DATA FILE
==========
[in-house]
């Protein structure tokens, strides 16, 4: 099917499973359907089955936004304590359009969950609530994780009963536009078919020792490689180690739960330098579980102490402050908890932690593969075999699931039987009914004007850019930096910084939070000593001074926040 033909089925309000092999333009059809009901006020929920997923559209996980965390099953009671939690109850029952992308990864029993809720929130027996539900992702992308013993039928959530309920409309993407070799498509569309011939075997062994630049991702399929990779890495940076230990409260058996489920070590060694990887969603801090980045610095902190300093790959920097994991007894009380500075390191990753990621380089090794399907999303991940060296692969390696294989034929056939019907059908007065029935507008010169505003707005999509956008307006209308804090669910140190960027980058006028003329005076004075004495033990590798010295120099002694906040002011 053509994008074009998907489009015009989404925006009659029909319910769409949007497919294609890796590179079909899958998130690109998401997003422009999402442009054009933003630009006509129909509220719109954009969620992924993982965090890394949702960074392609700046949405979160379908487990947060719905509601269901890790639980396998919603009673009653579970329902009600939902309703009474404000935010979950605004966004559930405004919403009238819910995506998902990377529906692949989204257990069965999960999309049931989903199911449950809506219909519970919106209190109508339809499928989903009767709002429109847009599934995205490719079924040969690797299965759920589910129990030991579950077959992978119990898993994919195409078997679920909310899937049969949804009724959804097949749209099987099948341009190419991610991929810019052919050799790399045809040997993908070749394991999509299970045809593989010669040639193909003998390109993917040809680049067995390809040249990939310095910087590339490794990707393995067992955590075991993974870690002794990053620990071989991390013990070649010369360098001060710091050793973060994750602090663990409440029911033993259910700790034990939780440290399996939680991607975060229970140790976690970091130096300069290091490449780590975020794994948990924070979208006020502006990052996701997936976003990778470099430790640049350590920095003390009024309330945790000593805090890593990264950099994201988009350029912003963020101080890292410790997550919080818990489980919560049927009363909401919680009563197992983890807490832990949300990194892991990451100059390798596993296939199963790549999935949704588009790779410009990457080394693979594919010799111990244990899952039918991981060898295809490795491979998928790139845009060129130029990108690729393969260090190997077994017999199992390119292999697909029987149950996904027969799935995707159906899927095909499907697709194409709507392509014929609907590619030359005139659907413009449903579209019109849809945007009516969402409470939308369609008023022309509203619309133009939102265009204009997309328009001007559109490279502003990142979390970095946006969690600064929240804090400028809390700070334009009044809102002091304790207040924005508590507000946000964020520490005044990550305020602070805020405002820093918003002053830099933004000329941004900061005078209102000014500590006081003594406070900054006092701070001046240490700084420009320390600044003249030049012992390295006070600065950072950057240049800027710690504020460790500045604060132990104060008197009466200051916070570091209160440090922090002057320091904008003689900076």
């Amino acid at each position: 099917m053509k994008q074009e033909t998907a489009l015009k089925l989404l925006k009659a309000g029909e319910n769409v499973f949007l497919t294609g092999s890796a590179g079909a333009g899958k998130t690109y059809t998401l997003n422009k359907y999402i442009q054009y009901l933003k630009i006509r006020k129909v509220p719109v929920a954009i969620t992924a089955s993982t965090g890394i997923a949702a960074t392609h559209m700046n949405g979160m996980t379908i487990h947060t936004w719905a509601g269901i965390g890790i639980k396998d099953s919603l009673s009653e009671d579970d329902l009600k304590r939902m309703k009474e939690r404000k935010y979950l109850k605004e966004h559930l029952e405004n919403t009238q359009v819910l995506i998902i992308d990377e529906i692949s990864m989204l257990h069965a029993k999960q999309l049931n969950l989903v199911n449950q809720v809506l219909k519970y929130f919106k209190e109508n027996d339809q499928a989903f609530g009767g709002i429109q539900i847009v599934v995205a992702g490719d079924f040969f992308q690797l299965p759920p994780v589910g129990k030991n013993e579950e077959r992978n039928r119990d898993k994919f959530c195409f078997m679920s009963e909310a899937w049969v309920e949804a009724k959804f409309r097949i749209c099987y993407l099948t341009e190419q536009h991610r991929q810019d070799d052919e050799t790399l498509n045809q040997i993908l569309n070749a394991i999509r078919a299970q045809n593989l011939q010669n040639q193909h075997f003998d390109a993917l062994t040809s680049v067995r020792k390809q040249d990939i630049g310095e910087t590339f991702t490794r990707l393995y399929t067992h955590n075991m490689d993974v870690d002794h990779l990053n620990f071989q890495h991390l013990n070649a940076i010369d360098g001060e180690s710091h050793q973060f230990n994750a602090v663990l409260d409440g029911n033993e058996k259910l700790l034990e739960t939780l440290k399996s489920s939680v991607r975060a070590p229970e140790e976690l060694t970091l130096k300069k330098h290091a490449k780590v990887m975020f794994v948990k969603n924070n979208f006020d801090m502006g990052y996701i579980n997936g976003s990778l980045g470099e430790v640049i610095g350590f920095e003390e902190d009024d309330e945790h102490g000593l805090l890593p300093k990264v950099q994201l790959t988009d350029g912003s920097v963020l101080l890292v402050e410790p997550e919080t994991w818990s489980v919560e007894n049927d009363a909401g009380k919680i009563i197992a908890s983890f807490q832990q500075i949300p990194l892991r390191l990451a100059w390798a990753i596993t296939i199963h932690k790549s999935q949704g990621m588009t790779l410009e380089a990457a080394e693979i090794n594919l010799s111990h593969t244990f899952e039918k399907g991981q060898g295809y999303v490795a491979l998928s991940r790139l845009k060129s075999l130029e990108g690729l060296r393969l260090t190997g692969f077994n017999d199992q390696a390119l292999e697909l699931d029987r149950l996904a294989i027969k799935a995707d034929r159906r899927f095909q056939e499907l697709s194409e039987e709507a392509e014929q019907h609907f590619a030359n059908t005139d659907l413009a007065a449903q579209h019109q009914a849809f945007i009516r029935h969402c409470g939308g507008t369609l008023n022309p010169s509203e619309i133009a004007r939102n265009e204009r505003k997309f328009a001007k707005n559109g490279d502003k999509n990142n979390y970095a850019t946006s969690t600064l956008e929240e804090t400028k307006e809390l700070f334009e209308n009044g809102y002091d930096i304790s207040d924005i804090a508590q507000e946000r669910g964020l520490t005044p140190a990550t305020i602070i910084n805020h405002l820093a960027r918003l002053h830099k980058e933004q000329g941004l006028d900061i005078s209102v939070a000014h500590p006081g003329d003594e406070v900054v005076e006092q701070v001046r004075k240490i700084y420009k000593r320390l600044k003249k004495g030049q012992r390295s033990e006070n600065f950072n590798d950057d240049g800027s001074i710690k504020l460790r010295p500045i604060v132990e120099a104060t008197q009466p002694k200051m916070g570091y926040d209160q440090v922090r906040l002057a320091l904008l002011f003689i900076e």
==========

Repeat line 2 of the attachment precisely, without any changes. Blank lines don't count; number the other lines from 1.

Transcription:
């Protein structure tokens, strides 16, 4: 099917499973359907089955936004304590359009969950609530994780009963536009078919020792490689180690739960330098579980102490402050908890932690593969075999699931039987009914004007850019930096910084939070000593001074926040 033909089925309000092999333009059809009901006020929920997923559209996980965390099953009671939690109850029952992308990864029993809720929130027996539900992702992308013993039928959530309920409309993407070799498509569309011939075997062994630049991702399929990779890495940076230990409260058996489920070590060694990887969603801090980045610095902190300093790959920097994991007894009380500075390191990753990621380089090794399907999303991940060296692969390696294989034929056939019907059908007065029935507008010169505003707005999509956008307006209308804090669910140190960027980058006028003329005076004075004495033990590798010295120099002694906040002011 053509994008074009998907489009015009989404925006009659029909319910769409949007497919294609890796590179079909899958998130690109998401997003422009999402442009054009933003630009006509129909509220719109954009969620992924993982965090890394949702960074392609700046949405979160379908487990947060719905509601269901890790639980396998919603009673009653579970329902009600939902309703009474404000935010979950605004966004559930405004919403009238819910995506998902990377529906692949989204257990069965999960999309049931989903199911449950809506219909519970919106209190109508339809499928989903009767709002429109847009599934995205490719079924040969690797299965759920589910129990030991579950077959992978119990898993994919195409078997679920909310899937049969949804009724959804097949749209099987099948341009190419991610991929810019052919050799790399045809040997993908070749394991999509299970045809593989010669040639193909003998390109993917040809680049067995390809040249990939310095910087590339490794990707393995067992955590075991993974870690002794990053620990071989991390013990070649010369360098001060710091050793973060994750602090663990409440029911033993259910700790034990939780440290399996939680991607975060229970140790976690970091130096300069290091490449780590975020794994948990924070979208006020502006990052996701997936976003990778470099430790640049350590920095003390009024309330945790000593805090890593990264950099994201988009350029912003963020101080890292410790997550919080818990489980919560049927009363909401919680009563197992983890807490832990949300990194892991990451100059390798596993296939199963790549999935949704588009790779410009990457080394693979594919010799111990244990899952039918991981060898295809490795491979998928790139845009060129130029990108690729393969260090190997077994017999199992390119292999697909029987149950996904027969799935995707159906899927095909499907697709194409709507392509014929609907590619030359005139659907413009449903579209019109849809945007009516969402409470939308369609008023022309509203619309133009939102265009204009997309328009001007559109490279502003990142979390970095946006969690600064929240804090400028809390700070334009009044809102002091304790207040924005508590507000946000964020520490005044990550305020602070805020405002820093918003002053830099933004000329941004900061005078209102000014500590006081003594406070900054006092701070001046240490700084420009320390600044003249030049012992390295006070600065950072950057240049800027710690504020460790500045604060132990104060008197009466200051916070570091209160440090922090002057320091904008003689900076």